The film premiered at the 2016 Toronto International Film Festival on September 11, 2016. Shortly after, Open Road Films acquired distribution rights to the film, and set an April 28, 2017, release date. The release date was later changed to April 21, 2017. 
In the United States and Canada, The Promise opened alongside Unforgettable, Born in China, Free Fire and Phoenix Forgotten, and was projected to gross around $5 million from 2,251 theaters in its opening weekend. It ended up debuting to $4.1 million, finishing 9th at the box office. Deadline.com attributed the low opening to the lack of critical support and the film being released in the spring to coincide with the anniversary of the Armenian Genocide, instead of in the fall during award season.
The film would go on to have a gross of just $10 million, far below its $90 million production budget. However, Open Road's president of marketing Jonathan Helfgot said the film's goal was not purely money related, saying: "[While] we certainly hoped for a better box office result ... It was about bringing the world's attention to this issue. And looking at the amount of conversation ... it's undeniable that there's been more focus and attention in the past two weeks than the past hundred years since the atrocity took place."
On review aggregator website Rotten Tomatoes, the film has an approval rating of 50% based on 130 reviews, with an average rating of 5.7/10. The site's critical consensus reads, "The Promise wastes an outstanding cast and powerful real-life story on a love triangle that frustratingly fails to engage." On Metacritic the film has a score of 49 out of 100, based on 30 critics, indicating "mixed or average reviews". Audiences polled by CinemaScore gave the film an average grade of "A–" on an A+ to F scale.
Benjamin Lee of The Guardian gave the film 3 stars (out of 5) and called it an "often soapy but well-intentioned and extravagantly mounted epic." Richard Roeper of the Chicago Sun-Times gave the film 3 out of 4 stars, saying: "Yes, The Promise veers into corny territory, and yes, it’s derivative of better war romances — but it’s a solid and sobering reminder of the atrocities of war, bolstered by strong performances from Isaac and Bale, two of the best actors of their generation."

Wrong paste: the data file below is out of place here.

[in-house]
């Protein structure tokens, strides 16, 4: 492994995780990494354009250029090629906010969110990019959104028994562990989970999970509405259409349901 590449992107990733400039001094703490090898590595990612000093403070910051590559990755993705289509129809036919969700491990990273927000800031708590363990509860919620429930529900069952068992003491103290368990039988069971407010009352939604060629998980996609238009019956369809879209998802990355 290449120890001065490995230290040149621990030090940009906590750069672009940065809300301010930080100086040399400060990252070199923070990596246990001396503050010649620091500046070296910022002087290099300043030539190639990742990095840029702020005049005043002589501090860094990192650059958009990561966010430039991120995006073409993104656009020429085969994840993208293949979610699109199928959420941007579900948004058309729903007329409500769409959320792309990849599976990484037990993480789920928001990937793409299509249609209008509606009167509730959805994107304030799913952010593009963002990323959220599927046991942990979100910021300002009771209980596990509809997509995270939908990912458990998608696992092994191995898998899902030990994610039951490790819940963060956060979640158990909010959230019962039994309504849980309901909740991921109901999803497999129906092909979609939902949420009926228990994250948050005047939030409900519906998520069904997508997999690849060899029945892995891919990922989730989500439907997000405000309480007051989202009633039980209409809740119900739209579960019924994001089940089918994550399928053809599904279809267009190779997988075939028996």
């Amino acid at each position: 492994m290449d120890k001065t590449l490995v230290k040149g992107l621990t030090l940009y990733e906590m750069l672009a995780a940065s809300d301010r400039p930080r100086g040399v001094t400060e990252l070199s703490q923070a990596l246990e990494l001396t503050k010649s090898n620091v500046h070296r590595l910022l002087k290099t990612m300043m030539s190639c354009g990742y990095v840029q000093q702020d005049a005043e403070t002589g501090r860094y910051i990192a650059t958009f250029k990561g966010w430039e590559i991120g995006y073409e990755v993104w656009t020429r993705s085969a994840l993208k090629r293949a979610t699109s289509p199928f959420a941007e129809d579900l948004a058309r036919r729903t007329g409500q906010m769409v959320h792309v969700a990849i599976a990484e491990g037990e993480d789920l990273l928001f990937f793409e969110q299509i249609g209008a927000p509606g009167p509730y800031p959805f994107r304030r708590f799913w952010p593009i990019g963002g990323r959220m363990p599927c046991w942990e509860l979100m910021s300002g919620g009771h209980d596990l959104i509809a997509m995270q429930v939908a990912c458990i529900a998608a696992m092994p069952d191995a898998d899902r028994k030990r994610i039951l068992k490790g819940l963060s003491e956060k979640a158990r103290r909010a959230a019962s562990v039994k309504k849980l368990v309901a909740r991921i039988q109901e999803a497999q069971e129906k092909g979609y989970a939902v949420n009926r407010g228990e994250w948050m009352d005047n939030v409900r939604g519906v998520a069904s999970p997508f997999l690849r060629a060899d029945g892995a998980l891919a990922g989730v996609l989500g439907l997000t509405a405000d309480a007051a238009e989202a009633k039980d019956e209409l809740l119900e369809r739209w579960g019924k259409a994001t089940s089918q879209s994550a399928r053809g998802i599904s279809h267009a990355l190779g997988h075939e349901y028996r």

Ara Sarafian, director of the Gomidas Institute in London and a leading historian of the Armenian Genocide, praised the film for its historical accuracy. "The key themes were historically accurate," he said. "The producers did not take license to go beyond the historical material at hand yet they managed to capture much of the enormity of the Armenian genocide." Sarafian also commended director Terry George for his "well balanced and creditworthy" sense of history.
Harout Kassabian of The Armenian Weekly said the film will help the world recognize the trauma of the genocide as it has long been felt by Armenians: "The personal connection developed with the characters helps deepen the empathy felt by the audience."
Numerous celebrities reacted positively to the movie.
By the end of October 2016, before its official release and after only three pre-release screenings in September 2016 at the Toronto International Film Festival to small audiences, IMDb had registered over 86,000 ratings for the film. 55,126 of which were one-star and 30,639 of which were 10-star, with very few ratings falling anywhere in between. The majority of these votes had been cast by males outside of the US. By mid-November the total was over 91,000 votes, with over 57,000 one-star votes. Commentators assessed that these were mostly votes by people who had never seen the film, and that the one star voting was part of an orchestrated campaign by Armenian Genocide deniers to downrate the movie, which had then initiated an Armenian response to highly rate the movie. Grassroots attempts to fight against false ratings have gone viral, including a video by Harvard student Michael He that has received 300,000 views. At the time of its American release the film had a 5.5/10 from 129,241 votes, and currently holds a rating of 6.0/10 based on 154,755 votes.